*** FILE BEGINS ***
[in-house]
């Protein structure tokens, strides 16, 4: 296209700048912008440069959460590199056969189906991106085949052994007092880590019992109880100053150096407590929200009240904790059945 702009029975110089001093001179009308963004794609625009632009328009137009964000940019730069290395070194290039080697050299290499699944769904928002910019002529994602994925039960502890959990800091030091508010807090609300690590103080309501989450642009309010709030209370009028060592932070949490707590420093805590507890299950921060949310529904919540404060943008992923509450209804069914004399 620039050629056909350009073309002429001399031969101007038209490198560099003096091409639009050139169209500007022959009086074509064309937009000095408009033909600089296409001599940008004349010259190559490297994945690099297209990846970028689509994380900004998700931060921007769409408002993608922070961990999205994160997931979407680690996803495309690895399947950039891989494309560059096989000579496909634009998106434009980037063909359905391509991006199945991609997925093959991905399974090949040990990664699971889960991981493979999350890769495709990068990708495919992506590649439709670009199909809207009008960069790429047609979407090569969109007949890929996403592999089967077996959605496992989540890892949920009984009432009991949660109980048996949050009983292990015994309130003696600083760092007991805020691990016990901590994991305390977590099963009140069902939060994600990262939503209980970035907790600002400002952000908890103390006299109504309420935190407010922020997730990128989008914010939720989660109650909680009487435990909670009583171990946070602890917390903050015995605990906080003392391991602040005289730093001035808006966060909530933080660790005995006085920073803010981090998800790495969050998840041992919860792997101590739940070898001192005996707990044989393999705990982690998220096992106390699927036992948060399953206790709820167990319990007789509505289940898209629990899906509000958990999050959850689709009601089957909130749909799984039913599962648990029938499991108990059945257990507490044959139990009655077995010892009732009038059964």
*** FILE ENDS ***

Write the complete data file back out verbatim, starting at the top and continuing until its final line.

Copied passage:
[in-house]
């Protein structure tokens, strides 16, 4: 296209700048912008440069959460590199056969189906991106085949052994007092880590019992109880100053150096407590929200009240904790059945 702009029975110089001093001179009308963004794609625009632009328009137009964000940019730069290395070194290039080697050299290499699944769904928002910019002529994602994925039960502890959990800091030091508010807090609300690590103080309501989450642009309010709030209370009028060592932070949490707590420093805590507890299950921060949310529904919540404060943008992923509450209804069914004399 620039050629056909350009073309002429001399031969101007038209490198560099003096091409639009050139169209500007022959009086074509064309937009000095408009033909600089296409001599940008004349010259190559490297994945690099297209990846970028689509994380900004998700931060921007769409408002993608922070961990999205994160997931979407680690996803495309690895399947950039891989494309560059096989000579496909634009998106434009980037063909359905391509991006199945991609997925093959991905399974090949040990990664699971889960991981493979999350890769495709990068990708495919992506590649439709670009199909809207009008960069790429047609979407090569969109007949890929996403592999089967077996959605496992989540890892949920009984009432009991949660109980048996949050009983292990015994309130003696600083760092007991805020691990016990901590994991305390977590099963009140069902939060994600990262939503209980970035907790600002400002952000908890103390006299109504309420935190407010922020997730990128989008914010939720989660109650909680009487435990909670009583171990946070602890917390903050015995605990906080003392391991602040005289730093001035808006966060909530933080660790005995006085920073803010981090998800790495969050998840041992919860792997101590739940070898001192005996707990044989393999705990982690998220096992106390699927036992948060399953206790709820167990319990007789509505289940898209629990899906509000958990999050959850689709009601089957909130749909799984039913599962648990029938499991108990059945257990507490044959139990009655077995010892009732009038059964």